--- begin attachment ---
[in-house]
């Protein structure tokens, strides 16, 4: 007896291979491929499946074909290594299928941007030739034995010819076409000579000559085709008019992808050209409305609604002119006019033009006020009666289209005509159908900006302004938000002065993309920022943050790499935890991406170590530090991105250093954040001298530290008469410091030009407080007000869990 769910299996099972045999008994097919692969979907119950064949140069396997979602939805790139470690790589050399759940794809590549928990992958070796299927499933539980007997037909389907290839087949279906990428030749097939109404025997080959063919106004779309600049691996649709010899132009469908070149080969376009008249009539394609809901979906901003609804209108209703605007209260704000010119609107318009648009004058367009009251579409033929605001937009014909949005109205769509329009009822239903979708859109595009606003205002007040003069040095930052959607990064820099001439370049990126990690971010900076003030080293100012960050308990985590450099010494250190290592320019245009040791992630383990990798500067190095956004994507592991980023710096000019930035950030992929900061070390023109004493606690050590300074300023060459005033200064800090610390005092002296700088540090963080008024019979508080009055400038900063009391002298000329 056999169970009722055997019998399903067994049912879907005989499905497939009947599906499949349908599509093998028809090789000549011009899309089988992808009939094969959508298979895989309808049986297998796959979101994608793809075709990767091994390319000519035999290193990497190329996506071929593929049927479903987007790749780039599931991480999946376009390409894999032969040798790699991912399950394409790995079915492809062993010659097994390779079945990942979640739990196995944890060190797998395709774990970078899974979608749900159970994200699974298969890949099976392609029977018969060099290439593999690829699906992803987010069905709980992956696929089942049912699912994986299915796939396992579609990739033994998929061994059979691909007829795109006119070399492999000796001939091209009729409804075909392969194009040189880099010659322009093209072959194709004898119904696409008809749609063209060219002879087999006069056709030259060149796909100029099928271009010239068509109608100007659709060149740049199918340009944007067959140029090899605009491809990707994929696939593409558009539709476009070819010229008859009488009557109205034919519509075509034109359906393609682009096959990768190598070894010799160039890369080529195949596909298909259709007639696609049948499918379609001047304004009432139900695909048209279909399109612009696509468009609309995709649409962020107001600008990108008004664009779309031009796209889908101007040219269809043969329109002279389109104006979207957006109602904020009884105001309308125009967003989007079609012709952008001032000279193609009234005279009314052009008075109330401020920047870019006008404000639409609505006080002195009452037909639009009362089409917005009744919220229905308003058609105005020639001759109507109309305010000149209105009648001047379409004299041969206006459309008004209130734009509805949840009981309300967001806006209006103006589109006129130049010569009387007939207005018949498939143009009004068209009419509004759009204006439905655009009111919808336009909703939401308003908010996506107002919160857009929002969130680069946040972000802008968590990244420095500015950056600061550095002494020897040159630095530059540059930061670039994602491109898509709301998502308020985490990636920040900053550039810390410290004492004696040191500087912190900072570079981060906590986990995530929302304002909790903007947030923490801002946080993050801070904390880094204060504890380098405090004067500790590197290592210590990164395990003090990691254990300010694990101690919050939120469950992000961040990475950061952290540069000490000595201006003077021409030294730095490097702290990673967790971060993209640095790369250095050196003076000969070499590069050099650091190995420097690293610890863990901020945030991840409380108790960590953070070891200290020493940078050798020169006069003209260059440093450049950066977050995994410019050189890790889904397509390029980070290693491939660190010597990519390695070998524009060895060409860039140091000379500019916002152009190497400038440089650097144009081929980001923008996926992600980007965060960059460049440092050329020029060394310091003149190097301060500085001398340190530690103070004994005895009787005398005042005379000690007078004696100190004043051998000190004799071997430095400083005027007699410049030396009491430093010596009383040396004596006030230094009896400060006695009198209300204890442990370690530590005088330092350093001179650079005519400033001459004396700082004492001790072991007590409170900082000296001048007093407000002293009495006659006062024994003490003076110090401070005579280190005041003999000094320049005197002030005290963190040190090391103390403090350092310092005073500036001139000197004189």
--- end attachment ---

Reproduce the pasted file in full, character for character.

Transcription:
[in-house]
């Protein structure tokens, strides 16, 4: 007896291979491929499946074909290594299928941007030739034995010819076409000579000559085709008019992808050209409305609604002119006019033009006020009666289209005509159908900006302004938000002065993309920022943050790499935890991406170590530090991105250093954040001298530290008469410091030009407080007000869990 769910299996099972045999008994097919692969979907119950064949140069396997979602939805790139470690790589050399759940794809590549928990992958070796299927499933539980007997037909389907290839087949279906990428030749097939109404025997080959063919106004779309600049691996649709010899132009469908070149080969376009008249009539394609809901979906901003609804209108209703605007209260704000010119609107318009648009004058367009009251579409033929605001937009014909949005109205769509329009009822239903979708859109595009606003205002007040003069040095930052959607990064820099001439370049990126990690971010900076003030080293100012960050308990985590450099010494250190290592320019245009040791992630383990990798500067190095956004994507592991980023710096000019930035950030992929900061070390023109004493606690050590300074300023060459005033200064800090610390005092002296700088540090963080008024019979508080009055400038900063009391002298000329 056999169970009722055997019998399903067994049912879907005989499905497939009947599906499949349908599509093998028809090789000549011009899309089988992808009939094969959508298979895989309808049986297998796959979101994608793809075709990767091994390319000519035999290193990497190329996506071929593929049927479903987007790749780039599931991480999946376009390409894999032969040798790699991912399950394409790995079915492809062993010659097994390779079945990942979640739990196995944890060190797998395709774990970078899974979608749900159970994200699974298969890949099976392609029977018969060099290439593999690829699906992803987010069905709980992956696929089942049912699912994986299915796939396992579609990739033994998929061994059979691909007829795109006119070399492999000796001939091209009729409804075909392969194009040189880099010659322009093209072959194709004898119904696409008809749609063209060219002879087999006069056709030259060149796909100029099928271009010239068509109608100007659709060149740049199918340009944007067959140029090899605009491809990707994929696939593409558009539709476009070819010229008859009488009557109205034919519509075509034109359906393609682009096959990768190598070894010799160039890369080529195949596909298909259709007639696609049948499918379609001047304004009432139900695909048209279909399109612009696509468009609309995709649409962020107001600008990108008004664009779309031009796209889908101007040219269809043969329109002279389109104006979207957006109602904020009884105001309308125009967003989007079609012709952008001032000279193609009234005279009314052009008075109330401020920047870019006008404000639409609505006080002195009452037909639009009362089409917005009744919220229905308003058609105005020639001759109507109309305010000149209105009648001047379409004299041969206006459309008004209130734009509805949840009981309300967001806006209006103006589109006129130049010569009387007939207005018949498939143009009004068209009419509004759009204006439905655009009111919808336009909703939401308003908010996506107002919160857009929002969130680069946040972000802008968590990244420095500015950056600061550095002494020897040159630095530059540059930061670039994602491109898509709301998502308020985490990636920040900053550039810390410290004492004696040191500087912190900072570079981060906590986990995530929302304002909790903007947030923490801002946080993050801070904390880094204060504890380098405090004067500790590197290592210590990164395990003090990691254990300010694990101690919050939120469950992000961040990475950061952290540069000490000595201006003077021409030294730095490097702290990673967790971060993209640095790369250095050196003076000969070499590069050099650091190995420097690293610890863990901020945030991840409380108790960590953070070891200290020493940078050798020169006069003209260059440093450049950066977050995994410019050189890790889904397509390029980070290693491939660190010597990519390695070998524009060895060409860039140091000379500019916002152009190497400038440089650097144009081929980001923008996926992600980007965060960059460049440092050329020029060394310091003149190097301060500085001398340190530690103070004994005895009787005398005042005379000690007078004696100190004043051998000190004799071997430095400083005027007699410049030396009491430093010596009383040396004596006030230094009896400060006695009198209300204890442990370690530590005088330092350093001179650079005519400033001459004396700082004492001790072991007590409170900082000296001048007093407000002293009495006659006062024994003490003076110090401070005579280190005041003999000094320049005197002030005290963190040190090391103390403090350092310092005073500036001139000197004189």